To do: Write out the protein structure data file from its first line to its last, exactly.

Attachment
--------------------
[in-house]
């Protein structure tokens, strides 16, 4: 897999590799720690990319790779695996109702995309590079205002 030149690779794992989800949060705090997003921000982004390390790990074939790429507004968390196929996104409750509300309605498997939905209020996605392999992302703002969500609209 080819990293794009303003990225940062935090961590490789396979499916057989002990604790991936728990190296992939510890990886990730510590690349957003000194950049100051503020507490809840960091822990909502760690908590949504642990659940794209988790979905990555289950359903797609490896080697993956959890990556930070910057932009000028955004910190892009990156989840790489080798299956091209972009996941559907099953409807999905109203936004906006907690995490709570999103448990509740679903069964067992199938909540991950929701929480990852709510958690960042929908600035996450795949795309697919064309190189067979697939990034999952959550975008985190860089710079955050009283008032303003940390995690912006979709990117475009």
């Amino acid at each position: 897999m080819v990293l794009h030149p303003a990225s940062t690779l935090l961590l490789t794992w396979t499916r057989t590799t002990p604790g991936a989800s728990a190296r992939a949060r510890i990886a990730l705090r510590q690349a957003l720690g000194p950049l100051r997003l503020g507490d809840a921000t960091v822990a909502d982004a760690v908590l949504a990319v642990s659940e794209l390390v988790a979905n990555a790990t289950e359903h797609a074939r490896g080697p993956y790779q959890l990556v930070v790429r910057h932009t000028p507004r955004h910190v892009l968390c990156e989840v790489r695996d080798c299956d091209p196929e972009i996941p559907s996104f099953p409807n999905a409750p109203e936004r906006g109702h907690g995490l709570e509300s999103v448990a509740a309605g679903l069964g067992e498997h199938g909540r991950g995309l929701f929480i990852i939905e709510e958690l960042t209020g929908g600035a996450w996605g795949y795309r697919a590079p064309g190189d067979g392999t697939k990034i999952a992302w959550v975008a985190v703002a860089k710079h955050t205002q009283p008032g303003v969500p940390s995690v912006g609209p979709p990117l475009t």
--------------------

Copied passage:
[in-house]
């Protein structure tokens, strides 16, 4: 897999590799720690990319790779695996109702995309590079205002 030149690779794992989800949060705090997003921000982004390390790990074939790429507004968390196929996104409750509300309605498997939905209020996605392999992302703002969500609209 080819990293794009303003990225940062935090961590490789396979499916057989002990604790991936728990190296992939510890990886990730510590690349957003000194950049100051503020507490809840960091822990909502760690908590949504642990659940794209988790979905990555289950359903797609490896080697993956959890990556930070910057932009000028955004910190892009990156989840790489080798299956091209972009996941559907099953409807999905109203936004906006907690995490709570999103448990509740679903069964067992199938909540991950929701929480990852709510958690960042929908600035996450795949795309697919064309190189067979697939990034999952959550975008985190860089710079955050009283008032303003940390995690912006979709990117475009």
């Amino acid at each position: 897999m080819v990293l794009h030149p303003a990225s940062t690779l935090l961590l490789t794992w396979t499916r057989t590799t002990p604790g991936a989800s728990a190296r992939a949060r510890i990886a990730l705090r510590q690349a957003l720690g000194p950049l100051r997003l503020g507490d809840a921000t960091v822990a909502d982004a760690v908590l949504a990319v642990s659940e794209l390390v988790a979905n990555a790990t289950e359903h797609a074939r490896g080697p993956y790779q959890l990556v930070v790429r910057h932009t000028p507004r955004h910190v892009l968390c990156e989840v790489r695996d080798c299956d091209p196929e972009i996941p559907s996104f099953p409807n999905a409750p109203e936004r906006g109702h907690g995490l709570e509300s999103v448990a509740a309605g679903l069964g067992e498997h199938g909540r991950g995309l929701f929480i990852i939905e709510e958690l960042t209020g929908g600035a996450w996605g795949y795309r697919a590079p064309g190189d067979g392999t697939k990034i999952a992302w959550v975008a985190v703002a860089k710079h955050t205002q009283p008032g303003v969500p940390s995690v912006g609209p979709p990117l475009t």